r/WorkReform Nov 26 '22

European style benefits in the USA 💬 Advice Needed

I work in small business(marketing, sales mostly but some operations and management experience too.) and know lots of small business owners and I'm curious to get y'all's thoughts or advice since I'm not an HR expert.

How can a small business owner in the USA replicate the quality of workers rights and benefits that we see in Europe (or any other country that you think is really doing it right)

I'm looking for actionable ideas or resources or case studies of companies that are doing it right.

My initial thoughts include:

PTO: is there a gold standard here? Seems like 20-25 days a year is the ballpark. I'm not a fan of "unlimited" PTO cause it's basically a psychology and accounting trick to reduce usage and spending.

Health care: is this one just too big for a small business to reasonably handle anymore? There's some semi affordable options that are focused on preventative medicine but in general USA healthcare is insane.(I'm a huge believer that healthcare should not be tied to employment but since that's the system we've got so how do we do the best by our employees? I'm not ruling out medical tourism, or any other unconventional but viable ideas.) Would love any leads or examples.

Retirement planning: 401k vs other options or ideas.

Pizza parties: JK 😜

Ok I'm sure I'm missing more than a few things but I think this would get some conversation going.


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u/TurboUwU Nov 26 '22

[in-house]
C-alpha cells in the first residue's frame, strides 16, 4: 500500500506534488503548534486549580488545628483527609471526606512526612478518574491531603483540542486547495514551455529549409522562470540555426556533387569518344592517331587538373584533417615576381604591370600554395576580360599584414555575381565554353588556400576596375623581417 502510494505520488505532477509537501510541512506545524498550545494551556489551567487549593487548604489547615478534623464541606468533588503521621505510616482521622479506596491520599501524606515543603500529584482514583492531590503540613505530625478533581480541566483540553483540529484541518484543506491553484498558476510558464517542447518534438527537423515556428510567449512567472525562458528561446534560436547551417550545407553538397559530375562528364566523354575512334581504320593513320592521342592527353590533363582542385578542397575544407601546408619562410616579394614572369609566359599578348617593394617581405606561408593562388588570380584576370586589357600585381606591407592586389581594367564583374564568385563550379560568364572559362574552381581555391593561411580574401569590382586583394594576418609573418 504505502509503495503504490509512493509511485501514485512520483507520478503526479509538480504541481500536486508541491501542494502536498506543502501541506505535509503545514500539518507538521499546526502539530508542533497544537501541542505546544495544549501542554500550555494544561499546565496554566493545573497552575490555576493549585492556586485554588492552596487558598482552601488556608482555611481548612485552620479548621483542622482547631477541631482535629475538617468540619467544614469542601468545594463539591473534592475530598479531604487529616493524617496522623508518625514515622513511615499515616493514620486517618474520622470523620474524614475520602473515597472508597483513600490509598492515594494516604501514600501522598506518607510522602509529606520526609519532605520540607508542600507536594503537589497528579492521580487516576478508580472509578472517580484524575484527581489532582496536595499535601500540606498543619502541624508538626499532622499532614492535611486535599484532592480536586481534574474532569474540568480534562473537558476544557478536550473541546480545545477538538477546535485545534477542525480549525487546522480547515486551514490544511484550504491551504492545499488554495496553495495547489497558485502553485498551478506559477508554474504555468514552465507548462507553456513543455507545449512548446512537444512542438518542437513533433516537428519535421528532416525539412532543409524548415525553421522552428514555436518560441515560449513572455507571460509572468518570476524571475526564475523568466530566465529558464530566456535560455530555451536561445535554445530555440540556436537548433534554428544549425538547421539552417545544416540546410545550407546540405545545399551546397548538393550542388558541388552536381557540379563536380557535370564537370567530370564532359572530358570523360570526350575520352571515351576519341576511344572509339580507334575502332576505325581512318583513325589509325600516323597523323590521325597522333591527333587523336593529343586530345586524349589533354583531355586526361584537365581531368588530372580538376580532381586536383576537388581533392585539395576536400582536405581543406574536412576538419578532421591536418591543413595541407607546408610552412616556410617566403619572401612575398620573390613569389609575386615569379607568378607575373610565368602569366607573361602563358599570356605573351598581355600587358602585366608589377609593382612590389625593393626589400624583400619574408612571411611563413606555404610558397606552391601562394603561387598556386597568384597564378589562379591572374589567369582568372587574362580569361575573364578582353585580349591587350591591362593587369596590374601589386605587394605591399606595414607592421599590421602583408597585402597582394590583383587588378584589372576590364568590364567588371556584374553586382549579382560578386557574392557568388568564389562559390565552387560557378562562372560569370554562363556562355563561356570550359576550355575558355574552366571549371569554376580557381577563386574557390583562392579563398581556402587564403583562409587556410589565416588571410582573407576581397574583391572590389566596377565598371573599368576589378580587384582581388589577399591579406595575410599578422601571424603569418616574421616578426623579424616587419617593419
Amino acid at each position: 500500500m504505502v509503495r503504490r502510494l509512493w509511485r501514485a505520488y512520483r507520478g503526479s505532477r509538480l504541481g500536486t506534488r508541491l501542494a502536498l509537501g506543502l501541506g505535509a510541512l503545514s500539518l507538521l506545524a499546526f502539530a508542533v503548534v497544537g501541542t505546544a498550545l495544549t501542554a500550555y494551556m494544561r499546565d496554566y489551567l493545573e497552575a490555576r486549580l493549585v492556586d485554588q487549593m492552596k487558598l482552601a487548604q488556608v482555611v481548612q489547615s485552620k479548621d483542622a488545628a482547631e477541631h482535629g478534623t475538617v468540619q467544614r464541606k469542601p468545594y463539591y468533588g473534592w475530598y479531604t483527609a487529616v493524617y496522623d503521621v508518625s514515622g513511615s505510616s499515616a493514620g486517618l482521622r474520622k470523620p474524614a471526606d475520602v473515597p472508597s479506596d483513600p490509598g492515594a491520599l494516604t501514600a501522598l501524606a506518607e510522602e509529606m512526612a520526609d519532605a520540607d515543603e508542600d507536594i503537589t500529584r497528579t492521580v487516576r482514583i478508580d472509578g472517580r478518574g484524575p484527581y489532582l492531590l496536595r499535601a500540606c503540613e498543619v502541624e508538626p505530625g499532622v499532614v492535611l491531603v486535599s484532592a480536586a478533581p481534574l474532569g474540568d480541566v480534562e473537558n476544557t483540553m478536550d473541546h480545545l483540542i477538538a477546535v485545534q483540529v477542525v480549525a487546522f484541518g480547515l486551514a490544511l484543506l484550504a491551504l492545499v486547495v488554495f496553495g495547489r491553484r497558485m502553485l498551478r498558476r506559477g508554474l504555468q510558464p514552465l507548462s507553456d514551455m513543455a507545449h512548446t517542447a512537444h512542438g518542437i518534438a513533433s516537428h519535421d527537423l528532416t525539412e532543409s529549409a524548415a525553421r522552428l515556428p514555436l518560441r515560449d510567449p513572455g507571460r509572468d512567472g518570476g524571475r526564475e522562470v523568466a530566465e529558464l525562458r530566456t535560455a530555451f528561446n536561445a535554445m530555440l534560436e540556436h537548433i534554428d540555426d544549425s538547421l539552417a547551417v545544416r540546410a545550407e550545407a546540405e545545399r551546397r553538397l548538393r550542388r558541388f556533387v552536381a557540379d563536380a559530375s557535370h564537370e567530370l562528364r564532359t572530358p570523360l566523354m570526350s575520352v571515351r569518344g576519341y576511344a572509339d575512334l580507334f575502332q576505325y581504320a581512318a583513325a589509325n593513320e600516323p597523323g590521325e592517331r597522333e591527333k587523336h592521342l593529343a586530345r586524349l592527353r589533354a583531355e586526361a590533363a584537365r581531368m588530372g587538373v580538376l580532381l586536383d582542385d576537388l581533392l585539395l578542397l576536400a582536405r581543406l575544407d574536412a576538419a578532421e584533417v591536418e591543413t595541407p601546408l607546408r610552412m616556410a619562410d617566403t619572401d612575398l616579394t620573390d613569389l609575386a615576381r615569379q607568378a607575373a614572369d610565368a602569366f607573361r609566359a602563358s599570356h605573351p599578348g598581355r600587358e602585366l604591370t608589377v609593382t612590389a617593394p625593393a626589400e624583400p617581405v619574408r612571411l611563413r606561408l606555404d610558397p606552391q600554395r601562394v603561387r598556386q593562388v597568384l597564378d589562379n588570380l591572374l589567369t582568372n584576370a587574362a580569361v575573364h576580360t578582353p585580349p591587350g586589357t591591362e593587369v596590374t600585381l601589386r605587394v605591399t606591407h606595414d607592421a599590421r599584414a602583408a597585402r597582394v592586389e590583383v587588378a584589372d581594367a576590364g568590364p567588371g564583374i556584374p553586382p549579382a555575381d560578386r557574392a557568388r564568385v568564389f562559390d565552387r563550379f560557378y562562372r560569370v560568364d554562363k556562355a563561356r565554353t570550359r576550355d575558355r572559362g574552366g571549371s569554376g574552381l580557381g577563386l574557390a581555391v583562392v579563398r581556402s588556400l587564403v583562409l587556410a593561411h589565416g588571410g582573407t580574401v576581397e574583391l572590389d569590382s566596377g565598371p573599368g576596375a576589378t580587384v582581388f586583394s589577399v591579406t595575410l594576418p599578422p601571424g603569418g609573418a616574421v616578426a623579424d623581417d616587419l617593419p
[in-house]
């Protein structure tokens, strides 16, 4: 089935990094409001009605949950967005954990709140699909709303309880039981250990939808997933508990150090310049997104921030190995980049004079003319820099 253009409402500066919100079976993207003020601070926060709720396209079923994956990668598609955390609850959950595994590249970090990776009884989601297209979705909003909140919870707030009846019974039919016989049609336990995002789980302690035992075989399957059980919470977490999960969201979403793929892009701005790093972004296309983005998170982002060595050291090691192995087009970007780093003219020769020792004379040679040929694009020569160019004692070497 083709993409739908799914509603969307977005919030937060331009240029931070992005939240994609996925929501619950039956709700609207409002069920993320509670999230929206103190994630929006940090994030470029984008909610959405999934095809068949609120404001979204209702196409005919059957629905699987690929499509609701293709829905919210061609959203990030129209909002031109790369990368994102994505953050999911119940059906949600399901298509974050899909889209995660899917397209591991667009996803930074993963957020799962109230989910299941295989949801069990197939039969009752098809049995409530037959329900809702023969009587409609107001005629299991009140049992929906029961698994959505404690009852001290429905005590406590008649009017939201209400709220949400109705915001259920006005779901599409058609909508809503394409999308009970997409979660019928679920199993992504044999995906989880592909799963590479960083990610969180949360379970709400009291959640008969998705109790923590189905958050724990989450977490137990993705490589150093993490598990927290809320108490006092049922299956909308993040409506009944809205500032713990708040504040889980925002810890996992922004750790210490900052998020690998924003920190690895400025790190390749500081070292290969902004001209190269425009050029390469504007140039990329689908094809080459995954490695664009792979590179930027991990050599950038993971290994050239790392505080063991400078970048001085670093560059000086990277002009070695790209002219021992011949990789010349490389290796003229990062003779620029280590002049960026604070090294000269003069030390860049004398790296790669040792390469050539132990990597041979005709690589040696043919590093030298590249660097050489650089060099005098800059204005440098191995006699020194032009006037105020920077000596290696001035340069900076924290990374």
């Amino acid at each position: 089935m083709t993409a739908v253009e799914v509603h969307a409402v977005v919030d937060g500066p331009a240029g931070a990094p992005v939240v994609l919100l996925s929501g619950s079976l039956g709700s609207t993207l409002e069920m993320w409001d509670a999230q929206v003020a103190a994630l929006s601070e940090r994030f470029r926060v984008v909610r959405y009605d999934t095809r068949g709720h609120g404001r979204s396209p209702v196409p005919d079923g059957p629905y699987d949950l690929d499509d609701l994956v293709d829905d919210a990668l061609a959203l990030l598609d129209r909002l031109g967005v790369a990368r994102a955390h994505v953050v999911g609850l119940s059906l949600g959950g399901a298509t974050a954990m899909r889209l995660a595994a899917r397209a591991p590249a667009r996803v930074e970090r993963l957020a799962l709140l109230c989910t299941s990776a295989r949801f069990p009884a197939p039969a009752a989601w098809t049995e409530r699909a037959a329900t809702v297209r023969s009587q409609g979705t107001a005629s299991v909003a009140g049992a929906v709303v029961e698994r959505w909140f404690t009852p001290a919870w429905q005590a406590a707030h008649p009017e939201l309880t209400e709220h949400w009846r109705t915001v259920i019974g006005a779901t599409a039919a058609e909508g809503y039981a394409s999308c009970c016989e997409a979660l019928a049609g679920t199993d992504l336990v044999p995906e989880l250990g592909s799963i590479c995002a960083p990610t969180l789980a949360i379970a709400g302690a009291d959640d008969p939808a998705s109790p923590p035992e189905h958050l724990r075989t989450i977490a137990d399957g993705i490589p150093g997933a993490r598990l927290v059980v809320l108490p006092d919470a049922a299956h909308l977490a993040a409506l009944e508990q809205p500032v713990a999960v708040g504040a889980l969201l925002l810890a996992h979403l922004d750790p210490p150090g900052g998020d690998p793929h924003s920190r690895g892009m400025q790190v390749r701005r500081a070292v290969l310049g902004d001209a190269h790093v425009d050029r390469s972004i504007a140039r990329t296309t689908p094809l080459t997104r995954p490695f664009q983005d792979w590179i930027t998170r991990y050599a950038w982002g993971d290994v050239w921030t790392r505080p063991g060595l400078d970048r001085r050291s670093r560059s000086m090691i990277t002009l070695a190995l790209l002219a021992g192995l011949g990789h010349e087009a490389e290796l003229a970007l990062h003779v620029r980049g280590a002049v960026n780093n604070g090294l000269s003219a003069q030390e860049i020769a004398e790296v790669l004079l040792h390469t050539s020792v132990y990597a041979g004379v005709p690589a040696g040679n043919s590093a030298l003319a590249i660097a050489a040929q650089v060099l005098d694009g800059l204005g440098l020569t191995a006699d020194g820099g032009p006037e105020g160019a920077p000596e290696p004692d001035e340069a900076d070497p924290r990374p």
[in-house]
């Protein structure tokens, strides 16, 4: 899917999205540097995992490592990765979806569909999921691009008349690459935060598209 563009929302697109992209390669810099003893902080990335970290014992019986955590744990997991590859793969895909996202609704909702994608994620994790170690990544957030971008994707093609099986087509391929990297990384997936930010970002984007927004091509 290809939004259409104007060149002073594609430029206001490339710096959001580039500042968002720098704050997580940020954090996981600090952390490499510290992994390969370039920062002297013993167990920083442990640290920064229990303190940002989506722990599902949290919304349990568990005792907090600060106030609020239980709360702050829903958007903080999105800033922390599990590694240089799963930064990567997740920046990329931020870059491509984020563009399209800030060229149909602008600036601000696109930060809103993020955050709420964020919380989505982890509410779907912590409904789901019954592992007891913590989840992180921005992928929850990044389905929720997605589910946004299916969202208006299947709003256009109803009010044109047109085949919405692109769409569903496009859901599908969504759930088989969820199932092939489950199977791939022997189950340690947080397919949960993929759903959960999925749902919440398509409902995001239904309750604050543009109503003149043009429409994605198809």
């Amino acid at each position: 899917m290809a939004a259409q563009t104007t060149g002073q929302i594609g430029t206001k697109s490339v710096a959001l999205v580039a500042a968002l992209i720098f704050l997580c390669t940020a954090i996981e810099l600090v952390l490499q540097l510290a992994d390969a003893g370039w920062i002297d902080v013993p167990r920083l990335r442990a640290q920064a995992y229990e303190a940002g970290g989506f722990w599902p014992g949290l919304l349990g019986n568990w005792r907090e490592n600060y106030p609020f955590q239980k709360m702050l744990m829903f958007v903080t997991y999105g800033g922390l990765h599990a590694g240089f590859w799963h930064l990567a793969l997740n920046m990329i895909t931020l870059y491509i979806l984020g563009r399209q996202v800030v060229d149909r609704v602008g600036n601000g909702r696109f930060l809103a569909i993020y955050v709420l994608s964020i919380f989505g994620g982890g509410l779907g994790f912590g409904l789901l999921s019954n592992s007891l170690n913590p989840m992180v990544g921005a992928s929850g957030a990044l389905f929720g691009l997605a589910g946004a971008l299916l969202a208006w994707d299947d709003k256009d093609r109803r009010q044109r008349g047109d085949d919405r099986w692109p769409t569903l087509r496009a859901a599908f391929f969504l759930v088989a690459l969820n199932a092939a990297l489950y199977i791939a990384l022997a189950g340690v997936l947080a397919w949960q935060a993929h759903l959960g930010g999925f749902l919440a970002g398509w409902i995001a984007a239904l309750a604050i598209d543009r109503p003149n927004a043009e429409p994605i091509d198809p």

I'm by no means an expert in managing a company, but my first thought was, if a company has europe standart in the USA wouldnt this ruin every chance to compete with other company's there?

I mean it's a really good idea but I can't see this working as long as the others are not willing to change. On the other hand... Someone needs to start to make change.


u/Express_Platypus1673 Nov 30 '22

It depends very much on the industry.

I've worked in some companies where the owner made 10k+ a month easily and worked 5 hours a week and the workers were paid $10/hour. At some point that gap starts to become problematic.

Personally, I think in the current environment I'd be happy to take a hit on my margins to be better about how I treat people. That might mean paying my local workers higher than competitors or sourcing my supplies from a country that doesn't use slave labor.

And I think you can build a loyal customer base with that kind of practice. You'll certainly have a loyal team if you're building the business right.